A new cohort of Total Computers researchers experienced two exciting days at the National Cycling Center in Manchester across the 18e-19e January to officially launch the 2023 scholarship program.

Fellows had unique behind-the-scenes access to British cycling, including a tour of the NCC, an opportunity to try out the BMX track and velodrome, and several workshops on engaging with a coach developer, the ways of British Cycling talent and leadership within the Great Britain Cycling Team. Fellows have been supported by coach developers Marshall Thomas and Nicky Harveyson throughout, as well as new 2023 coach developer and former podium coach, Monica Greenwood – who won Olympic gold from Madison in the of this famous finale with Laura Kenny and Katie Archibald. Monica was on hand throughout Thursday to help make sense of it during an opportunity to watch Jason Kenny, Justin Grace and John Hewitt practice, before giving unique insight into Madison’s final build-up. at the Tokyo Olympics. Relationships between researchers were developed over interactive tasks as well as an evening meal together in Manchester.

New Researcher Alex said, “It’s been a busy two days, but the opportunity to meet such inspiring people and learn from their experiences has been hugely motivating,” while Emily said it was ” “brilliant, informative and fun!”

Robbie George, British Cycling’s director of education delivery and project manager for the scholarship scheme, said: “We have recruited another energetic, inspiring and diverse group of ambitious coaches who are ready to make an impact. important on cycling. The launch event and the previous initiation webinar were key in setting expectations, building relationships within the group and giving the best foundation on which they can grow. We know from the 2022 cohort of scholars how important it was to start with an inspiring event and they have been shining since then – I can’t wait to see where the 2023 cohort goes now.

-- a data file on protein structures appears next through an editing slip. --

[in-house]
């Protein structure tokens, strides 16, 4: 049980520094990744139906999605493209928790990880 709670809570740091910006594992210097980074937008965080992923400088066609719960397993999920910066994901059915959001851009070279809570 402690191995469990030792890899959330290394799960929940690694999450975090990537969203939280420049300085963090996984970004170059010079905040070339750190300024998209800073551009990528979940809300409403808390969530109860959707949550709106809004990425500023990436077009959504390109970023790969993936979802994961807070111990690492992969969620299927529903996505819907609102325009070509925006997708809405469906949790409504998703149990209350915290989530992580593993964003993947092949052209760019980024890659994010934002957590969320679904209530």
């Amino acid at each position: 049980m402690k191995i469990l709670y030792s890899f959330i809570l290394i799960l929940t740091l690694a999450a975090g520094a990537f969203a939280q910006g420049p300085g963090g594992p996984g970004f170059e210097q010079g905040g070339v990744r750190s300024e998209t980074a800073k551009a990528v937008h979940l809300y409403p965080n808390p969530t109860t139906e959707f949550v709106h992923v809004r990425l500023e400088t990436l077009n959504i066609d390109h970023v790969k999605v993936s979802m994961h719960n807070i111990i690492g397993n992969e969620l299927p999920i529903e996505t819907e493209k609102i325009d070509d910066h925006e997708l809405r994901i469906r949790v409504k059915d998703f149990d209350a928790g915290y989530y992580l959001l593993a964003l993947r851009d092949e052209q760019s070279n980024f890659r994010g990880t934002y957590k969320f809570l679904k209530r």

The two days were full of ideas and fun and I am very grateful for the continued support of my colleagues at British Cycling to support this project, and grateful that we have a business partner like Total Computers who are equally passionate about making a real difference to people’s lives.”

The Total Computers Scholarship Program is a funded two-year program for aspiring career cycling coaches, offering free coaching lessons, access to a coach developer, connections across cycling and experiences at major events. However, one of the main takeaways from the first year of the program has been the community of scholars and the growth of a network of people across sport who support them.

George explained that “While we know the value of courses and access experiences, one of the underrated aspects of the program was the strength of the community that is formed by this shared journey. Scholars regularly share their experiences and ideas with each other, including when supporting GBCT, para and talent, as well as opportunities to share their own worlds. We are developing for 2023 how we better support this, including establishing more focused communities of practice – including for BMX Freestyle coaches, coaches interested in performance support and community coaching. I’m excited to see how these communities are growing.


Applications for 2024 are currently closed but you can express your interest via the link below. Applications will open in August 2023.

Register your interest for the Total Computers Fellowship Program 2024

If you have any questions in the meantime, please email Scholarships@britishcycling.org.uk.

Why scholarships are important

British Cycling and Total Computers are passionate about using this partnership to increase inclusiveness within cycling, with a focus on improving the diversity of the coaching workforce. Attracting a wider range of coaches strengthens the range of experiences available to developing cyclists and makes cycling accessible to groups, communities and individuals who previously thought it was not for them.

Currently, only 2% of coaches are from an ethnic minority, 22% are women and 5% are under 30 years old. In 2022, 50% of fellows recruited were women and 27% from various ethnic groups.

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